Many people in the Russian region of Kemerovo are in mourning. On Monday (March 19th), a massive methane explosion tore apart the Ulyanovskaya mine in Siberia, killing at least 108 people. Anya Ardayeva reports from Moscow.
The first funerals started to take place in the town of Novokuznetsk, some 3,000 kilometers from Moscow, for over a hundred miners who died in the mine on Monday morning. One British engineer also died.
On the day of the tragedy, the governor of Kemerovo region, Aman Tuleev, said the management went down to the mine to examine its safety systems. "Today, we were supposed to launch a British system on providing safety for mining works underground. And unfortunately, the entire management as well as representatives of the company went down to the mine to check its work."
It is still not clear what caused the massive methane gas explosion in the pit. According to the local officials, the causes for the accident will not be known for another two weeks. Ulyanovskaya, built four and a half years ago, was one of the most modern mines in Russia, updated with the newest equipment. Russian media reported that the federal industrial regulator Rostekhnadzor completed the last safety check at the mine just over a week ago and did not report any violations.
The head of Russia's Independent Working Union of Miners in Moscow, Alexander Sergeyev, says human error could be one of the reasons for the catastrophe.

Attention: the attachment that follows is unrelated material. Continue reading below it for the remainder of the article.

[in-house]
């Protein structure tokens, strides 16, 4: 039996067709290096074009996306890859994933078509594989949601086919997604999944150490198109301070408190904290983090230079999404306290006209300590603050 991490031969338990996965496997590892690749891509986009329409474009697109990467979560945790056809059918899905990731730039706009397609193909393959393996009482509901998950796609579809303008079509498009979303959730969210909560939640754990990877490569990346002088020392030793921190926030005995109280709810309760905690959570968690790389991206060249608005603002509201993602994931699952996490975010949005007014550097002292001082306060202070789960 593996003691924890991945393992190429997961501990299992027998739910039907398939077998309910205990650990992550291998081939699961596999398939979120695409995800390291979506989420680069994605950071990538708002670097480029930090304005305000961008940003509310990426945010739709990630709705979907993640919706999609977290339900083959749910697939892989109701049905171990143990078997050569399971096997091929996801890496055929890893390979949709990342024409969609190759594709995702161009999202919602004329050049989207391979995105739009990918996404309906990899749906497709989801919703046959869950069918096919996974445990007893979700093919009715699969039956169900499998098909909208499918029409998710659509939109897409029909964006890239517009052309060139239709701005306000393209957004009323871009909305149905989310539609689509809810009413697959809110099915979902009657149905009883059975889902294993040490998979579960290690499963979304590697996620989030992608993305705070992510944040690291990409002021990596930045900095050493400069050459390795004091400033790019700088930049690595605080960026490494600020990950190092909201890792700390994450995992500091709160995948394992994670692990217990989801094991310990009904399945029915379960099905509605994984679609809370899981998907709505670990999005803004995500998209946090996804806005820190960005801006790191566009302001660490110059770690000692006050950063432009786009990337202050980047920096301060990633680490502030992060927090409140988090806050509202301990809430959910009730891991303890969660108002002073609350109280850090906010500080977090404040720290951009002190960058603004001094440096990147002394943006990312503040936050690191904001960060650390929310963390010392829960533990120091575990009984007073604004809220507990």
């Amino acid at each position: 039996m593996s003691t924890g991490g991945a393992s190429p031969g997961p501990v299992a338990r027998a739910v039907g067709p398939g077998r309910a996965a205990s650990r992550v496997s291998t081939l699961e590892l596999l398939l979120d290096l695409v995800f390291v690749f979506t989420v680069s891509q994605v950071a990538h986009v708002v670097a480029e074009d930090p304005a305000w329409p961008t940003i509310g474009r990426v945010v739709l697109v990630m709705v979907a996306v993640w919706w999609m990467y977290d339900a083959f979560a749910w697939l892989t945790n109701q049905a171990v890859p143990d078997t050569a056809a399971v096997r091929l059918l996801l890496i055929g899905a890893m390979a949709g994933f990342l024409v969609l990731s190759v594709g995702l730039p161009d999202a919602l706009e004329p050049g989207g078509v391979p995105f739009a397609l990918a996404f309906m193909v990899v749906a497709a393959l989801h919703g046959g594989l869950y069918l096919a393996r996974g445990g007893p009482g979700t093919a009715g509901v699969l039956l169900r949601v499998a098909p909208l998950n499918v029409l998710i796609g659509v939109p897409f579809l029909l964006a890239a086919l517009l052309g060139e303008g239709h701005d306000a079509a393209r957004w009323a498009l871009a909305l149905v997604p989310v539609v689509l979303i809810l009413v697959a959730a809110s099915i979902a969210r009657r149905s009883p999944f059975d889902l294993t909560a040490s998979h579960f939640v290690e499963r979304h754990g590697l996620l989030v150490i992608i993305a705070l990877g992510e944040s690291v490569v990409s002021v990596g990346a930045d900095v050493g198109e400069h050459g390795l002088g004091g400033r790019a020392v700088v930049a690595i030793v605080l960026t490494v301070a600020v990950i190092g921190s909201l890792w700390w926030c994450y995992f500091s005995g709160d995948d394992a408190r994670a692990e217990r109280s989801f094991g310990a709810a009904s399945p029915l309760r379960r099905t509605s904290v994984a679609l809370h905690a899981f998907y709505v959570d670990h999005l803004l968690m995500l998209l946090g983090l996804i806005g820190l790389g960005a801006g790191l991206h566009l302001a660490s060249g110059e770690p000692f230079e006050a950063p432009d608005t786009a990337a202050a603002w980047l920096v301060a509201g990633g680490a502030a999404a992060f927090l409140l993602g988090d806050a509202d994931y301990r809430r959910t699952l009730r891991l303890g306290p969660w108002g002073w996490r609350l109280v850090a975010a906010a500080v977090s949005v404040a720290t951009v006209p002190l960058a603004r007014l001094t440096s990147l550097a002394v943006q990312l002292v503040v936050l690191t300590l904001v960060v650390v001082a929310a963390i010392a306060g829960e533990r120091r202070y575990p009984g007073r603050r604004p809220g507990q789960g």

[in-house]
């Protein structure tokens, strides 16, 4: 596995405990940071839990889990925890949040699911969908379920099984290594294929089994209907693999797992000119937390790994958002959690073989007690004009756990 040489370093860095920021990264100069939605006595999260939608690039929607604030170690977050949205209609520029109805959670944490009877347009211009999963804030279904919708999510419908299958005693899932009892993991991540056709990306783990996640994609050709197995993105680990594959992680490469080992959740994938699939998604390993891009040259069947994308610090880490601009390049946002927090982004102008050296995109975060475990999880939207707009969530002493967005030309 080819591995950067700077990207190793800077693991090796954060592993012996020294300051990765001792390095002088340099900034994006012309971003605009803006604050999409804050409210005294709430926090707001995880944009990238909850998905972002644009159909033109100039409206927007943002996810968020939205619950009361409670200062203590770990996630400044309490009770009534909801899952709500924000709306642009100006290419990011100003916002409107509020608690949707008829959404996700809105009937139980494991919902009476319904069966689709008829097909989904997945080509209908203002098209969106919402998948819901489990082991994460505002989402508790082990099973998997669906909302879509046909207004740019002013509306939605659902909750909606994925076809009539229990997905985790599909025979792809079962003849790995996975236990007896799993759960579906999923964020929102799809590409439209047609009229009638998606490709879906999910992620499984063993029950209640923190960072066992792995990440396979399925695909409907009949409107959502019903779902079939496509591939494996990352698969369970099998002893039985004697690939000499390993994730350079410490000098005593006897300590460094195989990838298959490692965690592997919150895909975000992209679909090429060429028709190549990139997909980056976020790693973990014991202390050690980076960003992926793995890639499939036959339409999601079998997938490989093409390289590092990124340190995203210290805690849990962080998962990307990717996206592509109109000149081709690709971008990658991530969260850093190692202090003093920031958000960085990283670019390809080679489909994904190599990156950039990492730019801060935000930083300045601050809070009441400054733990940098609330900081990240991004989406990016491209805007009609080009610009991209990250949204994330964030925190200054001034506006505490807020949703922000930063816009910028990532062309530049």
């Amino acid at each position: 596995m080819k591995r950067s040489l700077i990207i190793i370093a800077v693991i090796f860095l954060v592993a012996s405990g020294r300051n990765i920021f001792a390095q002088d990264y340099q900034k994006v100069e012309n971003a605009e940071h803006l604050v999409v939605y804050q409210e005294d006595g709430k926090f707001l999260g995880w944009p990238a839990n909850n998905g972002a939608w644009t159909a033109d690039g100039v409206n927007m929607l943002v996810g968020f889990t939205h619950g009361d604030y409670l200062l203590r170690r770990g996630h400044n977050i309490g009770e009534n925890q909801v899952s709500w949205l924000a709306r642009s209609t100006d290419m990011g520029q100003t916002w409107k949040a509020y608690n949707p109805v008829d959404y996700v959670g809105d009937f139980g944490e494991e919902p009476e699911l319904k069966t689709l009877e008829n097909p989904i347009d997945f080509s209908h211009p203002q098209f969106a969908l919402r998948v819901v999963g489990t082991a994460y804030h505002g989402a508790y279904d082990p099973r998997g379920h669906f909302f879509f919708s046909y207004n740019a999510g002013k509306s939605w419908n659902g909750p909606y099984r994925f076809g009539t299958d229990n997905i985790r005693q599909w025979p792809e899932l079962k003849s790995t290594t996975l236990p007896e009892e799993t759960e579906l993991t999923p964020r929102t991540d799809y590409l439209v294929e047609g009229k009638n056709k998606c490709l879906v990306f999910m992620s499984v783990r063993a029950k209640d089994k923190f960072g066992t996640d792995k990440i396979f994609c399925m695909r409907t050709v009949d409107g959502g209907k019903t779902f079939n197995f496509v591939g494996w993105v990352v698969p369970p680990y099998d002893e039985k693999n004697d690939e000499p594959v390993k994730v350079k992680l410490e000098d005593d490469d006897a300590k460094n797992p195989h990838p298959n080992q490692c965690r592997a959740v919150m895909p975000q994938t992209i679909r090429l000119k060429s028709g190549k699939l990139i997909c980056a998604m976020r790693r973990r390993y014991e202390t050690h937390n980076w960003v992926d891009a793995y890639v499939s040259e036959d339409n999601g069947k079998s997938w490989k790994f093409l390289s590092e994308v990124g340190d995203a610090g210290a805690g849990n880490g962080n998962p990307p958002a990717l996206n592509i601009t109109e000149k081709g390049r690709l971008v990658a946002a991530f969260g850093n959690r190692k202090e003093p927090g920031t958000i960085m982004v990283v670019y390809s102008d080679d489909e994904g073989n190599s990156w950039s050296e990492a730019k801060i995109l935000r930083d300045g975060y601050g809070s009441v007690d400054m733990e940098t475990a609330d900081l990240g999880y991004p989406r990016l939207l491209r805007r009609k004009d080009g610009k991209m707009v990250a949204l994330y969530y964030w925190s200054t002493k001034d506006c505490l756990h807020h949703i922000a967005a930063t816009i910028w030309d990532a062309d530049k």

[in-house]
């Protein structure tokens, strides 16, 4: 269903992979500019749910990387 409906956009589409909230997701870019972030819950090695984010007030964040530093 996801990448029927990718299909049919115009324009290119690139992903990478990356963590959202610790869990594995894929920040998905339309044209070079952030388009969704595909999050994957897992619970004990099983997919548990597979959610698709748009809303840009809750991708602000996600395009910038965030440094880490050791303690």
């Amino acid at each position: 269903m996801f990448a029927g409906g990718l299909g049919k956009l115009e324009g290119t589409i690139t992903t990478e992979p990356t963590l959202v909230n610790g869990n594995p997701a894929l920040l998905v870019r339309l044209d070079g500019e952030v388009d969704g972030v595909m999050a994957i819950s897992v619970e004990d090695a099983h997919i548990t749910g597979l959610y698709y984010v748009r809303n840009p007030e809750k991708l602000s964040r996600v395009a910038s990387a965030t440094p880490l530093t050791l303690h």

According to Sergeyev, Russia urgently needs to change the payment system for miners, under which more than two-thirds of their monthly income depends on the amount of coal they produce. "When the miner is at his working place, he needs to know what he's doing. He needs to know what violations he needs to fix. If there's a lot of methane gas, he needs to wait until it goes away and should not work, and if he waits, he loses money. So there's always a dilemma on whether to risk to make money or not. We should stop mining this coal at any price. We need to change the system of payment for miners, the structure of it. I am sure we will get to it one day; I'd just wish we came to it with fewer human losses."
Some experts say the 93 survivors of the blast did not die largely because of new systems designed to minimize explosive force. Many of the Russian mines do not have that equipment, and many have not had any updates since they have gone into private hands after the collapse of the Soviet Union as their owners are trying to save money.
According to Russian media estimates, the damage to the mine will cost its owners some $200 million -- and they will lose $1 million a month while the pit is not functioning. The governor of the region already ordered the Ulyanovskaya mine to return to service by July this year.